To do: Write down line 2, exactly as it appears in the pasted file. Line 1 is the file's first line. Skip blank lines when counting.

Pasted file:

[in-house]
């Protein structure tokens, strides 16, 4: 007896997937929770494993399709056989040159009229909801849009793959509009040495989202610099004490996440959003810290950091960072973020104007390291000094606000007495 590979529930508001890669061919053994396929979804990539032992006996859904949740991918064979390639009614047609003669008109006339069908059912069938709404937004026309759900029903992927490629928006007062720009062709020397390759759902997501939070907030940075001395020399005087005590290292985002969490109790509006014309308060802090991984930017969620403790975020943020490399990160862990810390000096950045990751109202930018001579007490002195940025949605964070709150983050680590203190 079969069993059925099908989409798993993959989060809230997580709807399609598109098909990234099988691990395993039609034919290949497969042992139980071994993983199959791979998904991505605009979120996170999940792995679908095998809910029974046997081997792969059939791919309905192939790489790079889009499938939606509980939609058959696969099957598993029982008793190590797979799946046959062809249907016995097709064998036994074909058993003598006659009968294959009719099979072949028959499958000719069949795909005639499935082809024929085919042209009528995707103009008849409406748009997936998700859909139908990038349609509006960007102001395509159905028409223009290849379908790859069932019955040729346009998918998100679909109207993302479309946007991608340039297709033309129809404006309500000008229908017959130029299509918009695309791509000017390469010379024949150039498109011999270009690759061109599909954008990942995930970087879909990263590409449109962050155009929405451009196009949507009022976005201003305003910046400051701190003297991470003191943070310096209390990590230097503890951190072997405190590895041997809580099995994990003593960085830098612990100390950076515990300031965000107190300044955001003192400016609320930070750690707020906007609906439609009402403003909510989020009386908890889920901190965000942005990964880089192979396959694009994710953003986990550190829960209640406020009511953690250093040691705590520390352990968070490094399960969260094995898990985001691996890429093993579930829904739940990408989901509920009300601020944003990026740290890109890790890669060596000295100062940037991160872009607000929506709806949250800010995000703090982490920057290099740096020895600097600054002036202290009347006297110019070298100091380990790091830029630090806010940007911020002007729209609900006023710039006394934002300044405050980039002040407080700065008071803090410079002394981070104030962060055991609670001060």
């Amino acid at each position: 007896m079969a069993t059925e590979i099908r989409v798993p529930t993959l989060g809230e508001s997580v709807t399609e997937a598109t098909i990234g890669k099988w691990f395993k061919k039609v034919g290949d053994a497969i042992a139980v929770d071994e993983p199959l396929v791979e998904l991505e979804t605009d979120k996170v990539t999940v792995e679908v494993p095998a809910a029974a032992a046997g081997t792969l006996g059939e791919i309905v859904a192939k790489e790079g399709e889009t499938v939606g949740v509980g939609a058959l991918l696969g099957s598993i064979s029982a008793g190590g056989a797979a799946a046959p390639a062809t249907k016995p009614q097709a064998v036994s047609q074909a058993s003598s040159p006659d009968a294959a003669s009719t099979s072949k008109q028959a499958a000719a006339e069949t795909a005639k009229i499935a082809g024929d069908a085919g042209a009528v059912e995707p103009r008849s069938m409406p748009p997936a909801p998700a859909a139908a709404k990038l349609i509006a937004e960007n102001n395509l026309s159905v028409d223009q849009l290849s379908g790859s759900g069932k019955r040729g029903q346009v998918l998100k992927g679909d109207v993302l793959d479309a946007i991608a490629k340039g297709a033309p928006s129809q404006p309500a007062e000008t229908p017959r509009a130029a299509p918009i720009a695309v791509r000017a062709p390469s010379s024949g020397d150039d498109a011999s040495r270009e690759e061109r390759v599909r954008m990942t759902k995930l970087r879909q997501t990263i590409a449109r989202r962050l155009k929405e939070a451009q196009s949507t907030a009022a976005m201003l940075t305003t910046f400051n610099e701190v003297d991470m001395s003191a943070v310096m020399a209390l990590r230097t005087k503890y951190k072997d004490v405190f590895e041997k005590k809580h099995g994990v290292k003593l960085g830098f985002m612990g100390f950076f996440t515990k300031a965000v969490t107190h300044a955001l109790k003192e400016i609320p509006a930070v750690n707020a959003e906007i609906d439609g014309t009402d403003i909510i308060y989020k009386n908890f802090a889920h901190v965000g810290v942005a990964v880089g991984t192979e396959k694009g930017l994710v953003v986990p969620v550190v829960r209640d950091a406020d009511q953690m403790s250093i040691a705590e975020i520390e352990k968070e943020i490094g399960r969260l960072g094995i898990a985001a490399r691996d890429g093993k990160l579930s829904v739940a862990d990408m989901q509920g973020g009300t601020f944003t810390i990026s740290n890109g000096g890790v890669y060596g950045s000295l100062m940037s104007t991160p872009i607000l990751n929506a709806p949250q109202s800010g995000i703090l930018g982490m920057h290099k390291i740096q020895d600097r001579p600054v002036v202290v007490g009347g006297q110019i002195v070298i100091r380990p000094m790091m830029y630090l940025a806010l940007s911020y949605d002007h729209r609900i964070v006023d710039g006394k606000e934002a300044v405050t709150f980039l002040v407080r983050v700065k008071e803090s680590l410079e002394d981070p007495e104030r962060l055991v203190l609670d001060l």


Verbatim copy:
């Protein structure tokens, strides 16, 4: 007896997937929770494993399709056989040159009229909801849009793959509009040495989202610099004490996440959003810290950091960072973020104007390291000094606000007495 590979529930508001890669061919053994396929979804990539032992006996859904949740991918064979390639009614047609003669008109006339069908059912069938709404937004026309759900029903992927490629928006007062720009062709020397390759759902997501939070907030940075001395020399005087005590290292985002969490109790509006014309308060802090991984930017969620403790975020943020490399990160862990810390000096950045990751109202930018001579007490002195940025949605964070709150983050680590203190 079969069993059925099908989409798993993959989060809230997580709807399609598109098909990234099988691990395993039609034919290949497969042992139980071994993983199959791979998904991505605009979120996170999940792995679908095998809910029974046997081997792969059939791919309905192939790489790079889009499938939606509980939609058959696969099957598993029982008793190590797979799946046959062809249907016995097709064998036994074909058993003598006659009968294959009719099979072949028959499958000719069949795909005639499935082809024929085919042209009528995707103009008849409406748009997936998700859909139908990038349609509006960007102001395509159905028409223009290849379908790859069932019955040729346009998918998100679909109207993302479309946007991608340039297709033309129809404006309500000008229908017959130029299509918009695309791509000017390469010379024949150039498109011999270009690759061109599909954008990942995930970087879909990263590409449109962050155009929405451009196009949507009022976005201003305003910046400051701190003297991470003191943070310096209390990590230097503890951190072997405190590895041997809580099995994990003593960085830098612990100390950076515990300031965000107190300044955001003192400016609320930070750690707020906007609906439609009402403003909510989020009386908890889920901190965000942005990964880089192979396959694009994710953003986990550190829960209640406020009511953690250093040691705590520390352990968070490094399960969260094995898990985001691996890429093993579930829904739940990408989901509920009300601020944003990026740290890109890790890669060596000295100062940037991160872009607000929506709806949250800010995000703090982490920057290099740096020895600097600054002036202290009347006297110019070298100091380990790091830029630090806010940007911020002007729209609900006023710039006394934002300044405050980039002040407080700065008071803090410079002394981070104030962060055991609670001060």